I feel a little guilty about posting these interviews with the teabaggers. But not guilty enough not to post them, because whether they are representative or not, they tell us something about the inner contradictions in the movement:
From the New York Times:
Some defended being on Social Security while fighting big government by saying that since they had paid into the system, they deserved the benefits.
Others could not explain the contradiction.
"That's a conundrum, isn't it?" asked Jodine White, 62, of Rocklin, Calif. "I don't know what to say. Maybe I don't want smaller government. I guess I want smaller government and my Social Security." She added, "I didn't look at it from the perspective of losing things I need. I think I've changed my mind."
From the Washington Post:
Johnson continued: "Normally I'm not a protester. I've got other things to do in life. I'd rather be doing all kinds of other things. But I just can't stand by and watch this country go down the tubes."
He said he "worked my way up from nothing" and was not about to allow "somebody else to reach in my pocket and just take it away and give to somebody laying on their ass."
Johnson expressed opposition to President Obama. "It's not just because he's black," he said. "I wish I could tell you that I loved this guy, that he was a great president, that I had faith in him. But I have none. Zero."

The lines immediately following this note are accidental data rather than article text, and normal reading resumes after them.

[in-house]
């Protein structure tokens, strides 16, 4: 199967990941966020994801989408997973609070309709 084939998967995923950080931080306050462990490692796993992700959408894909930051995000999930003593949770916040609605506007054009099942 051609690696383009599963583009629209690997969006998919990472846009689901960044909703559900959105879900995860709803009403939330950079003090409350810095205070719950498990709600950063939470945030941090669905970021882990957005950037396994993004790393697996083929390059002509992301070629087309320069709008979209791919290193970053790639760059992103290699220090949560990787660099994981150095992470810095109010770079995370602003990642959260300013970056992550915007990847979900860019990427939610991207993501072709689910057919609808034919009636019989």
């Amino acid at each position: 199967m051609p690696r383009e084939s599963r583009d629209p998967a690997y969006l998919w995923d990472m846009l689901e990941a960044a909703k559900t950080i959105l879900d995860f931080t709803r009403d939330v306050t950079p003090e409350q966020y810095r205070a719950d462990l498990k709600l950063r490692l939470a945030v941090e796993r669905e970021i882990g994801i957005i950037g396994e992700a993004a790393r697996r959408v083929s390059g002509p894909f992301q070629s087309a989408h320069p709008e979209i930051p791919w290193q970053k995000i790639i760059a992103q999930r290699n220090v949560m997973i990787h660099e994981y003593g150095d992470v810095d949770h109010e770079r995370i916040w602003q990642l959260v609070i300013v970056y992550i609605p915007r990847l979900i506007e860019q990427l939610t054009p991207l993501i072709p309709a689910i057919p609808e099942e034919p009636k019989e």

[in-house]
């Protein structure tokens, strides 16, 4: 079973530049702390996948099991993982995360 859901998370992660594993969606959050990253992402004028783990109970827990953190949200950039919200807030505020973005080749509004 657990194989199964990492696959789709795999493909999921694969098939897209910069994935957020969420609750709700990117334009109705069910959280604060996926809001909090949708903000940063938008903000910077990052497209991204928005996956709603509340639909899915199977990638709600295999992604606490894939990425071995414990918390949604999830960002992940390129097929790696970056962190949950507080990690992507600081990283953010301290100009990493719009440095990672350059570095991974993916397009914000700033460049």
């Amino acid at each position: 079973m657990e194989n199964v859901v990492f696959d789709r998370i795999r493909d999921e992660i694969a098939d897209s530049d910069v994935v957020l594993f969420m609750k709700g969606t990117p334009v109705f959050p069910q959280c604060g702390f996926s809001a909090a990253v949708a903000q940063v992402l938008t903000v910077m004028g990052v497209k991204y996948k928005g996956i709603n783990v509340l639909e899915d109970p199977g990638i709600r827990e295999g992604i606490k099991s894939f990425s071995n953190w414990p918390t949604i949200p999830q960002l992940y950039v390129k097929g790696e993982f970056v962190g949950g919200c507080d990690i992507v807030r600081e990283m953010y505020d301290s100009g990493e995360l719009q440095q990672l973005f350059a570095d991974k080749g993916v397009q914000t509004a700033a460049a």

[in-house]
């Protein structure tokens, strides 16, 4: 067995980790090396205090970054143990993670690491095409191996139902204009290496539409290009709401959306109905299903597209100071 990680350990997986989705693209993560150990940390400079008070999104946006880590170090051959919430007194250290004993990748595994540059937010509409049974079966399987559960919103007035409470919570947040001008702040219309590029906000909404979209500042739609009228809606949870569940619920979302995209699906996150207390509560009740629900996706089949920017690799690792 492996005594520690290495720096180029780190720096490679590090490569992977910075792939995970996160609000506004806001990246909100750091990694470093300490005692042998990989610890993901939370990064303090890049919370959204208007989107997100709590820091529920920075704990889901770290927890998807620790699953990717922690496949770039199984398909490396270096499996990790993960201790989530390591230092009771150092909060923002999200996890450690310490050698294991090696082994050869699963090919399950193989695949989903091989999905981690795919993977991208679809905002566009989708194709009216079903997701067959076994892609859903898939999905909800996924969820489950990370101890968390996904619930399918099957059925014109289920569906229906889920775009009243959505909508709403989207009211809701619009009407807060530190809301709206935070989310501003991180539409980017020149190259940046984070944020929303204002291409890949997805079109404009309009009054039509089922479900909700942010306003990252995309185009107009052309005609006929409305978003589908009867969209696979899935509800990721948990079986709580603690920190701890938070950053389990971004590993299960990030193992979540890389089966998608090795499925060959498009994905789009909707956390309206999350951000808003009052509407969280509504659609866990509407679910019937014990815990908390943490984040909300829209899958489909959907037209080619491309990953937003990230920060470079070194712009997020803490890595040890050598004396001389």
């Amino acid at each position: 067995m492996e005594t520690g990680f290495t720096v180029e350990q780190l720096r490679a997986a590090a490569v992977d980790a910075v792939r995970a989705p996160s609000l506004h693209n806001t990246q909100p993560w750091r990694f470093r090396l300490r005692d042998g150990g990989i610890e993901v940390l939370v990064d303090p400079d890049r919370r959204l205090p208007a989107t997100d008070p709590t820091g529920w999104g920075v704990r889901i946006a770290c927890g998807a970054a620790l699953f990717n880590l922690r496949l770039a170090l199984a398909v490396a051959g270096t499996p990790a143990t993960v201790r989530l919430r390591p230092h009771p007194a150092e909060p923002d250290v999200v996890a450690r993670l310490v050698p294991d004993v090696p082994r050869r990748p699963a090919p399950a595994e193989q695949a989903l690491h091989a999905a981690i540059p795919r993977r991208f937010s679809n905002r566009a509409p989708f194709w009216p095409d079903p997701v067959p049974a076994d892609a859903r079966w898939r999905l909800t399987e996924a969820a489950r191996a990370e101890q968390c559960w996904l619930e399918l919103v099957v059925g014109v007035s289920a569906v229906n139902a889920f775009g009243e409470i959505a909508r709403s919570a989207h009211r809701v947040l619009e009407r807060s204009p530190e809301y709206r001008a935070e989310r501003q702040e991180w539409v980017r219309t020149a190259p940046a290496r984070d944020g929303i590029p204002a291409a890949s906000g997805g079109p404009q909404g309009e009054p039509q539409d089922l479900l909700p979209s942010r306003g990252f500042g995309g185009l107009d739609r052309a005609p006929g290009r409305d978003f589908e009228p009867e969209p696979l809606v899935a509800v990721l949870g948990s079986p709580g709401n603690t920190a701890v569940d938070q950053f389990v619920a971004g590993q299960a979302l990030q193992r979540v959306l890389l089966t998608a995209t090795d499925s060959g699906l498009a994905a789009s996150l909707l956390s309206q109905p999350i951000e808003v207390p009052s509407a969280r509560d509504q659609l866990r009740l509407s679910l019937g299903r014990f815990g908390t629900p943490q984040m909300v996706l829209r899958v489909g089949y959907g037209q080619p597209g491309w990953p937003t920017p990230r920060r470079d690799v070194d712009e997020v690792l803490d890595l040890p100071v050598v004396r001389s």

From the Boston.com:
Early yesterday morning, Valerie and Rob Shirk corralled their 10 home-schooled children into their van for the 2 1/2-hour drive from their home in Connecticut to Boston, arriving just in time to hear Sarah Palin denounce government-run health care at the tea party movement rally on Boston Common.
They thought it would be a learning opportunity for their children, who range in age from 9 months to 15 years old and who held up signs criticizing the government for defying the "will of the people.''
"The problem in this country is that too many people are looking for handouts,'' said Valerie Shirk, 43, of Prospect, Conn. "I agree with the signs that say, 'Share my father's work ethic — not his paycheck.' We have to do something about the whole welfare mentality in this country.''
For the Shirks, it was a day for their children to seek inspiration from Palin and the other speakers, who questioned Obama's patriotism and at least one of whom referred to him repeatedly as Barack Hussein.
The couple, who rely on Medicaid for their health care, were also upset about the nation's new health reforms.
When asked why her family used state-subsidized health care when she criticized people who take handouts, Valerie Shirk said she did not want to stop having children, and that her husband's income was not enough to cover the family with private insurance.
"I know there's a dichotomy because of what we get from the state,'' she said. "But I just look at each of my children as a blessing.''